For one reason or another, the title my my new work (The Rhinoceros) reminds me of a movement from the Bartók Sonatina called “Bear Dance”. It comes from a reoccurring dream I had around four years ago, which was marked by the sudden emergence of a giant rhinoceros. In my piece, the rhinoceros is not transmitted by any vivid sonic representation, but exists more as a psychological realization which fueled a desire to compose. It lives as a shadow, existing but never tangible.
Initially I wrote very freely with a lot of improvisation and experimenting with extreme guitar scordaturas. I was completely liberated from any structural or “pre-composed” restraints. For me, the most arduous task of creating a piece of music is coming to terms with a structural hierarchy. My initial stages of writing do move toward certain goals, such as achieving specific timbral effects or defining a system of pitches for a scordatura, but these are nonetheless short term ideas and not yet integrated in a larger vision. The incredible volume of sounds and ideas at my disposal can make me feel like a kid exploring an endless jungle gym filled with any variation of structures in which to climb, which, at certain times, threaten to become a field littered with traps and landmines, leaving me with only instinctual methods to detect the danger ahead.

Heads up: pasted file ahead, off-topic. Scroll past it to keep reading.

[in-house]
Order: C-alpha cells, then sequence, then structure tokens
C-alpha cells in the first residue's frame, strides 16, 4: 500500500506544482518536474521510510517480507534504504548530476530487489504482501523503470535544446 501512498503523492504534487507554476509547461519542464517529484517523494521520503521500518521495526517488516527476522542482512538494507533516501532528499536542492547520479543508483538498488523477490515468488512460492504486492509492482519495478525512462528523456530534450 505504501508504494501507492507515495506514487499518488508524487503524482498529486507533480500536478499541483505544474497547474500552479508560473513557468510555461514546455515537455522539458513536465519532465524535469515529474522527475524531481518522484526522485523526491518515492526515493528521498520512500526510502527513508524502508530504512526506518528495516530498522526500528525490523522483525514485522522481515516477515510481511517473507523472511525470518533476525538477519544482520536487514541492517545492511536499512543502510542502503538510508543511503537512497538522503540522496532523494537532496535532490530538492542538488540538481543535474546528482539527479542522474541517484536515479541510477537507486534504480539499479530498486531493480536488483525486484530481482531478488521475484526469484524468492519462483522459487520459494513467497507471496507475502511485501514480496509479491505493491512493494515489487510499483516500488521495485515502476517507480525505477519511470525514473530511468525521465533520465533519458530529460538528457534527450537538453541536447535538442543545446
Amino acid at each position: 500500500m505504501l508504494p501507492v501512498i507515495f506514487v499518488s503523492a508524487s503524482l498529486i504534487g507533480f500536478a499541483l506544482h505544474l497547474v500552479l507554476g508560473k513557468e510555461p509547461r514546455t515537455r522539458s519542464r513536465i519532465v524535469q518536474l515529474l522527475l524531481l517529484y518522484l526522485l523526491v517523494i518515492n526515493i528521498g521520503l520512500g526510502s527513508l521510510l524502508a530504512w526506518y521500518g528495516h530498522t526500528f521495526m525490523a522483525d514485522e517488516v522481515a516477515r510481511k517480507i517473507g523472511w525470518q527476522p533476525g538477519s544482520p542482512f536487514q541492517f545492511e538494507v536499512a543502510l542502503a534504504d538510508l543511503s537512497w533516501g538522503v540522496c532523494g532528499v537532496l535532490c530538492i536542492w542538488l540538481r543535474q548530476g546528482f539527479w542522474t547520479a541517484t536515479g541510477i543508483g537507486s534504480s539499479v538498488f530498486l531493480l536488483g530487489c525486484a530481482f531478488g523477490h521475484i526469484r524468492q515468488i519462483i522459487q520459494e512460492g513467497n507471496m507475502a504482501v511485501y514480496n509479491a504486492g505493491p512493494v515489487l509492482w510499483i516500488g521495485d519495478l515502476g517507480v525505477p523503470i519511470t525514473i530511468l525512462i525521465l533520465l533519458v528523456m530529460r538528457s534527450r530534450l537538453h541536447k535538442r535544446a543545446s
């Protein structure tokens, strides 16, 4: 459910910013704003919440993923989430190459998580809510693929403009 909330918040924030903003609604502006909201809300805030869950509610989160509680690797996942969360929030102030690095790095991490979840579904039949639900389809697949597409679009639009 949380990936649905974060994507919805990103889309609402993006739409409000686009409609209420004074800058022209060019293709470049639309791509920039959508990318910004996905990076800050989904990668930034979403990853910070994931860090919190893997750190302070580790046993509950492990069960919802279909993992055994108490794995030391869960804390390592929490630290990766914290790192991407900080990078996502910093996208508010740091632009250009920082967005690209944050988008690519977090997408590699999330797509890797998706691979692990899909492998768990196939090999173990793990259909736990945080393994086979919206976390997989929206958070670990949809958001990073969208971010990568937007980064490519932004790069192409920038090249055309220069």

Understanding why I make certain creative choices has become just as important to my compositional abilities as analyzing The Well Tempered Clavier for my early studies of counterpoint. My frustration, in hindsight, has provided magnificent perspective and cleared a path which may have been otherwise impossible to navigate.